Our plucky heroine Thursday Next loves books so much she is able to read herself into them and become a member of the internal book police! That is dedication!

Meggie and Mortimer Folchart, The Inkworld series by Cornelia Funke

Very much a companion to The Eyre Affair, the Inkheart series features Silvertongues – people who are able to read items and characters out of books and into the real world…

The Queen in The Uncommon Reader by Alan Bennett

What would happen if the Queen became a reader of taste and discernment rather than of Dick Francis? The answer is a perfect story. The Uncommon Reader is none other than HM the Queen who drifts accidentally into reading when her corgis stray into a mobile library parked at Buckingham Palace. She reads widely ( JR Ackerley, Jean Genet, Ivy Compton Burnett and the classics) and intelligently. Her reading naturally changes her world view and her relationship with people like the oleaginous prime minister and his repellent advisers. She comes to question the prescribed order of the world and loses patience with much that she has to do. In short, her reading is subversive. The consequence is, of course, surprising, mildly shocking and very funny.

The Unseen University Librarian in The Discworld Series by Terry Pratchett

He’s a librarian. He’s an orangutan!

What more needs to be said? Unless it is by Sir Terry himself

 The Librarian was, of course, very much in favor of reading in general, but readers in particular got on his nerves. There was something, well, sacrilegious about the way they kept taking books off the shelves and wearing out the words by reading them. He liked people who loved and respected books, and the best way to do that, in the Librarian’s opinion, was to leave them on the shelves where Nature intended them to be.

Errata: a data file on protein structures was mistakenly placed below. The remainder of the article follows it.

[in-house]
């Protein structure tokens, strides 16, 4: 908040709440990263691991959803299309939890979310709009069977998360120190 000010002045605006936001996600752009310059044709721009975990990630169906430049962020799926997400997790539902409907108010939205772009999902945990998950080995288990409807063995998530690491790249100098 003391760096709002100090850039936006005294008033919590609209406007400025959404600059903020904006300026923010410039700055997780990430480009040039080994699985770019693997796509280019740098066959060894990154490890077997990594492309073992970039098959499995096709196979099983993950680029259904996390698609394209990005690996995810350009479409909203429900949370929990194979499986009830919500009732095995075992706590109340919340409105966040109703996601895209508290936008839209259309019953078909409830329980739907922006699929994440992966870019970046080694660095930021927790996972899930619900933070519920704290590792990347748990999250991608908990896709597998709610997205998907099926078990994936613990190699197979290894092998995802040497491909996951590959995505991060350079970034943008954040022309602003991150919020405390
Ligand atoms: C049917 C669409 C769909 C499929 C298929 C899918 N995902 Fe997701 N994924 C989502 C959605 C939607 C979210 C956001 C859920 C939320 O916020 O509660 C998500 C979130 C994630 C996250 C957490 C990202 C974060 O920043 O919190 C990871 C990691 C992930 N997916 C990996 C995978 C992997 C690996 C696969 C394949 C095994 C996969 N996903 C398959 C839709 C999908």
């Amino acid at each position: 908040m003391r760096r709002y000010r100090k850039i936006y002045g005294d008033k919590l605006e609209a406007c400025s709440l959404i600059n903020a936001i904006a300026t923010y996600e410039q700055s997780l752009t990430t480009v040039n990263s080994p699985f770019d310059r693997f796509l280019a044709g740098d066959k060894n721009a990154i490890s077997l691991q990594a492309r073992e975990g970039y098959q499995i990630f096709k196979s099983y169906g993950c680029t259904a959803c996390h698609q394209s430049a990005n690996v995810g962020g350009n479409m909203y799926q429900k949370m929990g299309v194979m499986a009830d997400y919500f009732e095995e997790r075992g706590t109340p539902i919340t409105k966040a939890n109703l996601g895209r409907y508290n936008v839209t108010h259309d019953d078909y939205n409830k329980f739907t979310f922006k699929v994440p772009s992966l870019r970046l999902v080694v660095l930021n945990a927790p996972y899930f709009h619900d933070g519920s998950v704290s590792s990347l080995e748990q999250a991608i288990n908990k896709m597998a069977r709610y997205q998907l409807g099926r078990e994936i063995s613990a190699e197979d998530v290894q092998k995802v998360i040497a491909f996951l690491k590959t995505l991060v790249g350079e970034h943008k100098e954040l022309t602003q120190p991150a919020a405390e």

Someone out there was about to find that their worst nightmare was a maddened Librarian. With a badge.

Upcoming Top Ten Tuesday Themes


May 17: Books I Was SO EXCITED to Get, but Still Haven’t Read (bonus points if you tell us how long it’s been since you got them!)
May 24: Book Quote Freebie (Share your favorite book quotes that fit a theme of your choosing! These could be quotes about books/reading, or quotes from books. Some examples are: quotes for book lovers, quotes that prove reading is the best thing ever, funny things characters have said, romantic declarations, pretty scenery descriptions, witty snippets of dialogue, etc.)
May 31: Comfort Reads (Share which books or kinds of books you turn to when you need to escape. You can either share specific titles if you love to re-read, or you could share qualities of books you look for in a comfort read.)

20 thoughts on “Top Ten Tuesday: Bookish Characters”

  1. Oh, that’s a gorgeous cover for Inkheart! I had Nina Hill on my list today as well 🙂 I have The Name of the Rose on my TBR too so I’m glad to hear that you adored it (even if you remember nothing else about it, relatable, lol). Great list!

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  2. I’d forgotten what a good book The Eyre Affair is. Of course it has bookish characters…they like to go on vacations into books! Cloud Cuckoo Land. I love that book. Love it! Thanks for visiting.

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  3. So many good books 😊 The Book Thief is a beautiful book and I love Liesel! I also enjoyed reading The Reader on the 6.27. A couple of these books are still on my TBR. All the Light We Cannot See by Anthony Doerr was really good, so I want to read Cloud Cuckoo Land as well. I also would like to read The Bookish Life of Nina Hill.

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  4. Oh, Nina Hill could have made my list. I own it, but still need to read it. 🙂 Great list!

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  5. I often think there’s not enough bookish characters out there, but also, I realize there’s LOTS of book themed novels I haven’t yet read. A topic like this is always fun because then maybe readers can discover some new characters or books! Thanks so much for visiting Finding Wonderland.